Dq Dumps On Jamaican Aaa

:mad: KINGSTON, Jamaica, March 3 (AFP) - Donald Quarrie, oneof Jamaica’s most revered athletes, lashed out againstthe Jamaican Amateur Athletics Association (JAAA) forits handling of overseas-based Jamaican athletes.
Quarrie also said that Merlene Ottey’s decision to runfor Slovenia was as a result of her frustration withJamaican officials.
I have noticed that once a Jamaican athlete residesoverseas, they seem to get a totally different treatmentfrom those athletes who resides in Jamaica,'' Quarriesaid. Athletes that are based overseas are not given therespect they deserve and that needs to change.’’
Quarrie, who won the 200m gold medal in the 1976Montreal Olympics, said the JAAA has tried to remove himfrom the forefront of the nation’s athletics by advisingathletes against working with him.
I've heard that I was telling the athletes too muchbut if that's their problem then so be it, because I dobelieve that once you are an athlete you have to rightto know what to expect from your association,'' Quarriesaid. I have had my own problems with the administrationbut I hope that very soon they will realise that we canstill make a contribution to track and field in thiscountry.
Personally, athletes have approached me saying thatthey were advised by officials of the JAAA that theyshould not allow me to help them with their preparation.I did some fact finding on my own and found that,officials in the association did advise against me ...blacklisting me.'' Quarrie said Ottey's unhappiness with the JAAAprompted her to run for another nation. What happened with Merlene Ottey should never havehappened, but Ottey felt after a while that the JAAA didnot care about her despite the things that she has donefor Jamaica and she just decided to move on,’’ Quarriesaid.
``I have a daughter who loves Jamaica and wants torepresent the country. But if the JAAA continues totreat athletes with this level of disregard I would behard pressed to advise her to represent Jamaica.’’

Are there any Jamaican Athletes still living and training in JA? All the athletes I know showing up in international meets moved to the US in their teens, live and train in the US and only fly home to visit their mom.

The interesting thing is that US Jamaicans keep representing Jamaica while most UK and CAN based Jamaicans represent the UK and CAN.

Another fact is, that almost all top UK and CAN sprinters of the last decade have their origins in JA!

BUDAPEST, Hungary (CMC) - James Beckford, Davian Clarke, Maurice Wignall and Germaine Mason won medals for Jamaica at the 10th IAAF World Indoor Championship yesterday evening, although Mason was hospitalised after suffering an injury.

Beckford, the 1996 Olympic silver medallist, posted a season’s best 8.31 metres to get second in the men’s long jump behind American winner Savante Stringfellow (8.40).

Wignall lowered his national record to 7.48 seconds to get third in the men’s 60-metre hurdles, won by defending champion Allen Johnson of the United States in a championship record 7.36 seconds, with China’s Xiang Liu (7.43) second.

Mason, the reigning Pan Am Games champion, cleared 2.27 metres to share third in the men’s high jump, as Sweden’s Stefan Holm repeated as champion at 2.35 metres.
Attempting to clear 2.32 metres, Mason suffered an apparent foot injury and was taken to hospital.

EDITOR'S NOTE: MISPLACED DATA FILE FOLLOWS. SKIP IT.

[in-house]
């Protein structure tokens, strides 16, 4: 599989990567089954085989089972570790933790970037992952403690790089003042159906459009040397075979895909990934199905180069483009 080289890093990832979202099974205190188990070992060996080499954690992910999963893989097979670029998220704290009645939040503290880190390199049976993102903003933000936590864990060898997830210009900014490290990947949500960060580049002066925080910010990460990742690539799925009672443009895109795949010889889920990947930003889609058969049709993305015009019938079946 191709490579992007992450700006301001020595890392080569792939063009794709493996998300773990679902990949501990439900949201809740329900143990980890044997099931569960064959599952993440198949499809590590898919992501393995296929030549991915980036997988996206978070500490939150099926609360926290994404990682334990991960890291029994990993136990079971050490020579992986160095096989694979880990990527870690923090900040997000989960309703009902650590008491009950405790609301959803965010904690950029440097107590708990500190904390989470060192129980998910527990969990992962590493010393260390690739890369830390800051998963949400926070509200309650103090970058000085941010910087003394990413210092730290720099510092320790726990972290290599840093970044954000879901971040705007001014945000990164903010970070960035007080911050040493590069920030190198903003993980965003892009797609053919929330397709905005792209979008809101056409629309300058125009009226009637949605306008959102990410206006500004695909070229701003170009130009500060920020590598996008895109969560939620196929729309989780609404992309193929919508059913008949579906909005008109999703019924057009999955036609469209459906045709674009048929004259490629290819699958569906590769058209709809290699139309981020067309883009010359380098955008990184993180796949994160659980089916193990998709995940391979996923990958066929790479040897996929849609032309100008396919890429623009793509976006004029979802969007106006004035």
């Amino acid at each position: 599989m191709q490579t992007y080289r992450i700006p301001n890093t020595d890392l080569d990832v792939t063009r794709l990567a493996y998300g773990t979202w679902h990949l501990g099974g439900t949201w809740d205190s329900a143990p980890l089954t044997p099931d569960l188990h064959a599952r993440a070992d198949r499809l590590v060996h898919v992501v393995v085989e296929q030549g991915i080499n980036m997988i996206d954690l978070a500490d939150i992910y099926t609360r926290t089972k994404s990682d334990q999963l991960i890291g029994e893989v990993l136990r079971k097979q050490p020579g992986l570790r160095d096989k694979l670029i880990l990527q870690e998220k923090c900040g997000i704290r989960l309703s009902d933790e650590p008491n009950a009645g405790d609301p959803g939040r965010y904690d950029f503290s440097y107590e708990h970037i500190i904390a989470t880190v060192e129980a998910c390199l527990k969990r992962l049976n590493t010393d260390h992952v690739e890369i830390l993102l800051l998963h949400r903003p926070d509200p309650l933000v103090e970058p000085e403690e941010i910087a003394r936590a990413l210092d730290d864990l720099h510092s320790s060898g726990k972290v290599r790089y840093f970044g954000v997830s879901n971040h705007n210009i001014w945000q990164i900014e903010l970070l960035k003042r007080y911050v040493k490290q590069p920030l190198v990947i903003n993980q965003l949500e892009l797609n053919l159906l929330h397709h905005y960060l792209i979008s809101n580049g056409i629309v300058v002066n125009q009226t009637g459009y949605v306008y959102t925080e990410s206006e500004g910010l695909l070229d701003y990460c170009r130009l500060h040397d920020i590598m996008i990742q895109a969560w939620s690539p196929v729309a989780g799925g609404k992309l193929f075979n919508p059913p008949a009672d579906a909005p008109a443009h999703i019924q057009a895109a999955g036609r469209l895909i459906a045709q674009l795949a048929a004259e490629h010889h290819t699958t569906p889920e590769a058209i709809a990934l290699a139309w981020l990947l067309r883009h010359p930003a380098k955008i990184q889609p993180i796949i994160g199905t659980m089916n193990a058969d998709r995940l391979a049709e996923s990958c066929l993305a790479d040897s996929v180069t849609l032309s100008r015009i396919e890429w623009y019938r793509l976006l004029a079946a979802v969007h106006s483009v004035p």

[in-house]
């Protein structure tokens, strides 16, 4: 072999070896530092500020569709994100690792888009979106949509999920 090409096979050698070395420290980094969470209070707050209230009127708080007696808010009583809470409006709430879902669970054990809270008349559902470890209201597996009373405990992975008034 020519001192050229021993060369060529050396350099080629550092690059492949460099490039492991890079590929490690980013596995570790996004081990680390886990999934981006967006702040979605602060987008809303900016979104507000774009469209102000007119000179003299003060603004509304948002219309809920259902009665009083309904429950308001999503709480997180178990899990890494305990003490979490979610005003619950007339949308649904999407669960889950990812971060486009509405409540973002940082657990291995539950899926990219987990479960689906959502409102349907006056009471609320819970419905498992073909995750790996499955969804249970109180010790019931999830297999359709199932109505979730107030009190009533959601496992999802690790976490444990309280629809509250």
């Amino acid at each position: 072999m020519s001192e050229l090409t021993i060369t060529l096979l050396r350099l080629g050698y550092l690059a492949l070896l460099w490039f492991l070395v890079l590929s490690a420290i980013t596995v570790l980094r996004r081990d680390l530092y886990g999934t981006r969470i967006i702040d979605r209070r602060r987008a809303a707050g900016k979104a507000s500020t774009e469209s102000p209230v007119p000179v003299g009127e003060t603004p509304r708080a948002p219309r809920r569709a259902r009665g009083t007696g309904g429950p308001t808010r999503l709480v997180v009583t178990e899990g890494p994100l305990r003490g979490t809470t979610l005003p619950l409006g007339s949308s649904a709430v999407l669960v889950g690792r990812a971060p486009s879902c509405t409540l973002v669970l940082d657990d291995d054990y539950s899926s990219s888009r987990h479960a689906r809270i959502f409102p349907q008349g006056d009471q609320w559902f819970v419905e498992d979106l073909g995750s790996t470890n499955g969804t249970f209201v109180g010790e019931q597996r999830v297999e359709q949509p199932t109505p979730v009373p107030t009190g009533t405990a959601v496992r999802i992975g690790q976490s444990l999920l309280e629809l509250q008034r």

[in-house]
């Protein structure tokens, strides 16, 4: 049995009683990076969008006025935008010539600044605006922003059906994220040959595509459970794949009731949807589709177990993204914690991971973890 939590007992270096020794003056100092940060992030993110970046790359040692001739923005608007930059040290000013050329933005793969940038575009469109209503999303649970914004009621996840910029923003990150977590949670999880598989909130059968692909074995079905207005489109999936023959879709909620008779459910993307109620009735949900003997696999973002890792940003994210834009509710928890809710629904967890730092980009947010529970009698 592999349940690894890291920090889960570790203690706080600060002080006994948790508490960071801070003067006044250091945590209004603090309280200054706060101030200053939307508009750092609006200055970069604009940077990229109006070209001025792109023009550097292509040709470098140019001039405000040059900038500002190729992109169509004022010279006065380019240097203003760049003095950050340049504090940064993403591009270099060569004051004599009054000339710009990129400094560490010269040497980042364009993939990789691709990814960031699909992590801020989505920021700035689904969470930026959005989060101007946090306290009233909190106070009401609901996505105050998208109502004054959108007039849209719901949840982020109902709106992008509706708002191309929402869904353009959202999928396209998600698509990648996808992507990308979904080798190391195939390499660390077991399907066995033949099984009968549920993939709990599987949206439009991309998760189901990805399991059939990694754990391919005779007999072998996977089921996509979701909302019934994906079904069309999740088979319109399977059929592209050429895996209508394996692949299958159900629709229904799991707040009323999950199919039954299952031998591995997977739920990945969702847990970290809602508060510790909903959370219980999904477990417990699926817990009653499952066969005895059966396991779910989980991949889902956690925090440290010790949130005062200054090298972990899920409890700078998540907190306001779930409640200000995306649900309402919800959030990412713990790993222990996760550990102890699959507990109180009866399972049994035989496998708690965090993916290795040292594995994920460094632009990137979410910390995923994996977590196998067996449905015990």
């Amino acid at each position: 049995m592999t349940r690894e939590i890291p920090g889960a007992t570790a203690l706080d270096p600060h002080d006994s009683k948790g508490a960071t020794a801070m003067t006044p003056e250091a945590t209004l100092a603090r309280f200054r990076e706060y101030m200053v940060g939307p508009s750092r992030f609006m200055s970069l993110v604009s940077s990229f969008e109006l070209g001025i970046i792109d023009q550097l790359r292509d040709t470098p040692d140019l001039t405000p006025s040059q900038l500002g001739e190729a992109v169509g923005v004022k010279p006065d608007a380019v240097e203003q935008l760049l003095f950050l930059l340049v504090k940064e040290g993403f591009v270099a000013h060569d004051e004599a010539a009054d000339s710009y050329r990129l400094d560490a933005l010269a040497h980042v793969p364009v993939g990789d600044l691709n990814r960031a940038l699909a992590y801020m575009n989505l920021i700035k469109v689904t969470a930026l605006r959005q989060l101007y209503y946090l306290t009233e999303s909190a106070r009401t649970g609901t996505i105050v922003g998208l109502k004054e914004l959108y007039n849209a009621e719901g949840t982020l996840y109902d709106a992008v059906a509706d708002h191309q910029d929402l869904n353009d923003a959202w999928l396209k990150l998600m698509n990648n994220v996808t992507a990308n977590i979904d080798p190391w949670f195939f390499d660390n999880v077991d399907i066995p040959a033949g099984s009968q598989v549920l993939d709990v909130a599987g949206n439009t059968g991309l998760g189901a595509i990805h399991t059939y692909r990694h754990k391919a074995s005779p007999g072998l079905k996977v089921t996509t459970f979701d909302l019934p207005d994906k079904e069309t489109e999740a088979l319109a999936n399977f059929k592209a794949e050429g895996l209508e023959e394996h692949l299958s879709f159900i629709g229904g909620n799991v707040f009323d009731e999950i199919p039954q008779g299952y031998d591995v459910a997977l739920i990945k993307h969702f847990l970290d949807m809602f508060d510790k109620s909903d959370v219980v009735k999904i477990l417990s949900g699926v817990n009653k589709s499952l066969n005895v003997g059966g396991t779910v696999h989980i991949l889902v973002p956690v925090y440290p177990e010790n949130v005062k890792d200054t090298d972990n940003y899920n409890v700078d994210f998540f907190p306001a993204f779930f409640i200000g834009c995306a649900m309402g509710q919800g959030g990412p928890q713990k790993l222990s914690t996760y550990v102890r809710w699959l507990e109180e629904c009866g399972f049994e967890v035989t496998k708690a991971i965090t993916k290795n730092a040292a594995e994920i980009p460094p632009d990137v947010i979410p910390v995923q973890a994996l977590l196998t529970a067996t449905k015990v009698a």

Meanwhile, Alleyne Francique won Grenada’s first ever global track and field title when he captured the 400-metre gold.

Francique fought off Jamaican Davian Clarke down the stretch to win in a season’s best 45.88 seconds, to pilot a six-medal haul by English-speaking Caribbean athletes on the second day of the three-day meet.

The day’s action also produced two world-record performances - from Russians Tatyana Lebedeva (triple jump) and Yelena Isinbeyeva (pole vault).

The 27 year-old Francique, who won CAC gold and Pan Am Games bronze last year, got to the 200-metre cross-over point just ahead of Clarke, and repelled a determined challenge from the Jamaican to become the first Caribbean men’s champion at the World Indoors in nine years.
Clarke finished second in 45.92 seconds and Gary Kikaya, of Congo, took third in 46.30.
The region also medalled in the women’s 400-metre race, with Bahamian Tonique Williams chasing the Russians Tatyana Nazarova and Olesya Krasnomovets to the finish.

Nazarova won in a championship record 50.19, followed by Krasnomovets (50.69), and Williams, who logged a Bahamas national record 50.87 seconds.
Russian Yaroslav Rybakov claimed the silver with a season’s best 2.32 metres.
Lebedeva set a new world record of 15.36 metres in the women’s triple jump, in which Jamaican Trecia Smith finished fourth with a national record 14.71 metres.

And Isinbeyeva lifted the women’s pole vault record to 4.86 metres, as she defeated American Stacy Dragila (4.81) and Russia’s previous record holder Svetlana Feofanova (4.70).
There will be only one Caribbean representative in the 200-metre finals today.
Bahamian Dominic Demeritte, a bronze medallist last year in Birmingham, won his semi-final in 20.75 seconds, to be the second fastest qualifier, but Jamaican Juliet Campbell withdrew from the women’s semi-final.

Campbell, the 2001 World Indoor champion, had advanced from her morning heat with a second-place finish in 23.51 seconds, but withdrew from the final after feeling discomfort in her hamstring.

Beckford lives and trains in Germany, for example. And Donavan Bailey (born Jamaican, too) obviously enjoyed his interviews with so many Carribean athletes…